Studies have proved the usefulness of assessing the serum levels of many of the adipokines, including resistin and adiponectin, as biomarkers for IR[9,27]. The positive correlation between serum and salivary proteome levels[28,29] has attracted attention because of the implication that salivary biomarkers could be used in preference to serum due to the potential benefits of the former in reducing the suffering, pain, and stress associated with serum sampling[30]. The use of salivary biomarkers in diabetes is further supported by the fact that the increased permeability of the basement membrane in diabetes is associated with increased leakage of proteins from serum into saliva[30,31].


Resistin is a cysteine-rich polypeptide that was discovered by Steppan et al[32]. It has been proposed that resistin is a potential link between obesity and T2DM because it is upregulated in rodent models of obesity and IR and downregulated by insulin sensitizers. Resistin is also known as an adipose-tissue-specific secretory factor, which in humans is encoded by the RETN gene located on chromosome 19[33].

The normal serum level of human resistin ranges from 7 to 22 ng/mL[34]. There are two circulating forms of resistin: high molecular weight resistin, which is the predominant form, and low molecular weight resistin, which is the bioactive form in which bioactivity is initiated by disulphide cleavage in its hexametric structure[35].

Human resistin is quite different from rodent resistin in terms of both its structure and distribution. Murine resistin is a 114 amino acid polypeptide that is produced primarily in white adipose tissue[36], whereas human resistin is a 108 amino acid polypeptide expressed by adipose tissue, particularly visceral fat, pre-adipocytes, adipocytes[37,38], peripheral blood mononuclear cells[39], skeletal muscle[40], the pancreas[41], hypothalamus, adrenal gland, spleen, bone marrow, gastrointestinal tract, lungs[42], pituitary gland[43], and placenta[44]. Here it is worth mentioning that several studies have proved the role of peripheral blood mononuclear cells – the primary producers of human resistin[39,45] – in the inflammatory process involved in the pathogenesis of obesity-induced IR[46,47]. The dissimilar genetic organization of murine and human resistin[48] may be the reason for the conflicting findings on the potential role of resistin as an aetiological link between obesity and diabetes reported in studies on murine vs human resistin.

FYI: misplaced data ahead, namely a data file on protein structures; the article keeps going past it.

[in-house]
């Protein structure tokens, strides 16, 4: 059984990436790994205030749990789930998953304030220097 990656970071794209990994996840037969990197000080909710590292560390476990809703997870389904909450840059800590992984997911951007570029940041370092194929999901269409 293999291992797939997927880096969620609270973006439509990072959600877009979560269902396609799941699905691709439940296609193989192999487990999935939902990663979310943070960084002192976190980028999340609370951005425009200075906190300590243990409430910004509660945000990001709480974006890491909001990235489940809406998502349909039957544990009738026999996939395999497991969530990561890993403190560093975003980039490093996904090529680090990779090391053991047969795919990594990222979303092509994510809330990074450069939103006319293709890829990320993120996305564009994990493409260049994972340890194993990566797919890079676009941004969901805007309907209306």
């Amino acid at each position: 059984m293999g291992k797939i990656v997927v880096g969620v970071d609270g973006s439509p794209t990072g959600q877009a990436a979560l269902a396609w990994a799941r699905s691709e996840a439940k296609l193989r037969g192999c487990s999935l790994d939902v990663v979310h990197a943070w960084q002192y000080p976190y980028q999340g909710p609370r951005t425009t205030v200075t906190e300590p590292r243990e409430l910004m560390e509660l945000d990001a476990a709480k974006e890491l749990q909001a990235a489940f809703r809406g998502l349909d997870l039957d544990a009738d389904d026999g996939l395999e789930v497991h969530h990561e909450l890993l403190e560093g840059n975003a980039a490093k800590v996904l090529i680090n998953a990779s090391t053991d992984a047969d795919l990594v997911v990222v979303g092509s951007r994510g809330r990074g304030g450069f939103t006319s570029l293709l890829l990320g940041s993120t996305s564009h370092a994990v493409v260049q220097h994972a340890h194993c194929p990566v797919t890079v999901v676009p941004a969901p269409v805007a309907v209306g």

Since the discovery of resistin two decades ago, many research studies have been conducted on humans and rodents in order to investigate its potential role as a link between obesity and IR. Higher circulating levels of resistin have been reported in murine and rodent models of obesity compared to lean[32,49], and higher circulating levels of resistin have also been reported in obese individuals compared with lean[50,51] and positively correlated with body mass index (BMI) and visceral fat[51,52]. The increase in resistin in obese rodents may represent a negative feedback mechanism that acts to control adipocyte differentiation[49]. It has been suggested that an increase in the accumulation of adipose tissue, which reflects an increase in adipocyte differentiation and the pool of adipocytes, results in an increase in the secretion of resistin from the adipocytes, where the secreted resistin acts as a paracrine polypeptide that autoregulates its secretion by inhibiting adipocyte differentiation[53]. It has also been reported that resistin increases in parallel with increases in insulin and glucose and decreases in parallel with their decrease, hence the serum level of resistin seems to be regulated by the levels of insulin and glucose[53]. Other regulators of resistin include age, gender, thyroid hormones, and gonadal hormones[54].